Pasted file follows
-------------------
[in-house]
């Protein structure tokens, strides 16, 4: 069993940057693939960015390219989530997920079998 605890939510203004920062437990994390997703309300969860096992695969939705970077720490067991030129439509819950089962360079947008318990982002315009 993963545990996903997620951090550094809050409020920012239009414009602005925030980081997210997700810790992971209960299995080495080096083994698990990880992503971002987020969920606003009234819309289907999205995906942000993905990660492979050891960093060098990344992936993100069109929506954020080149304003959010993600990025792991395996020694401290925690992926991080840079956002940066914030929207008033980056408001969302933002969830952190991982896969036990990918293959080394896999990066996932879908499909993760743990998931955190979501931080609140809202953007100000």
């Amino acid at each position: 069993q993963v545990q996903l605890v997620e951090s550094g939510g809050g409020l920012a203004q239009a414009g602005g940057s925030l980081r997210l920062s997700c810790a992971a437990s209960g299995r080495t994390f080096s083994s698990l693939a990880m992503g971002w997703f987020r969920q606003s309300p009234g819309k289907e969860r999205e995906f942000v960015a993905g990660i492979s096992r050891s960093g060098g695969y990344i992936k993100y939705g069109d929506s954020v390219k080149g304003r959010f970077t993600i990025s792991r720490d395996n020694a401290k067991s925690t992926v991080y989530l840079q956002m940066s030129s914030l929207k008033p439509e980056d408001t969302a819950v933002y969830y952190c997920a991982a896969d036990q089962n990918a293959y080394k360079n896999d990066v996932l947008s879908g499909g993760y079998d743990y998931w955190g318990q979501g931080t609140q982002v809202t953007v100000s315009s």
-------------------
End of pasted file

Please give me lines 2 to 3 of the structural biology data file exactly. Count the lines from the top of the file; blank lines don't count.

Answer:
């Protein structure tokens, strides 16, 4: 069993940057693939960015390219989530997920079998 605890939510203004920062437990994390997703309300969860096992695969939705970077720490067991030129439509819950089962360079947008318990982002315009 993963545990996903997620951090550094809050409020920012239009414009602005925030980081997210997700810790992971209960299995080495080096083994698990990880992503971002987020969920606003009234819309289907999205995906942000993905990660492979050891960093060098990344992936993100069109929506954020080149304003959010993600990025792991395996020694401290925690992926991080840079956002940066914030929207008033980056408001969302933002969830952190991982896969036990990918293959080394896999990066996932879908499909993760743990998931955190979501931080609140809202953007100000």
């Amino acid at each position: 069993q993963v545990q996903l605890v997620e951090s550094g939510g809050g409020l920012a203004q239009a414009g602005g940057s925030l980081r997210l920062s997700c810790a992971a437990s209960g299995r080495t994390f080096s083994s698990l693939a990880m992503g971002w997703f987020r969920q606003s309300p009234g819309k289907e969860r999205e995906f942000v960015a993905g990660i492979s096992r050891s960093g060098g695969y990344i992936k993100y939705g069109d929506s954020v390219k080149g304003r959010f970077t993600i990025s792991r720490d395996n020694a401290k067991s925690t992926v991080y989530l840079q956002m940066s030129s914030l929207k008033p439509e980056d408001t969302a819950v933002y969830y952190c997920a991982a896969d036990q089962n990918a293959y080394k360079n896999d990066v996932l947008s879908g499909g993760y079998d743990y998931w955190g318990q979501g931080t609140q982002v809202t953007v100000s315009s």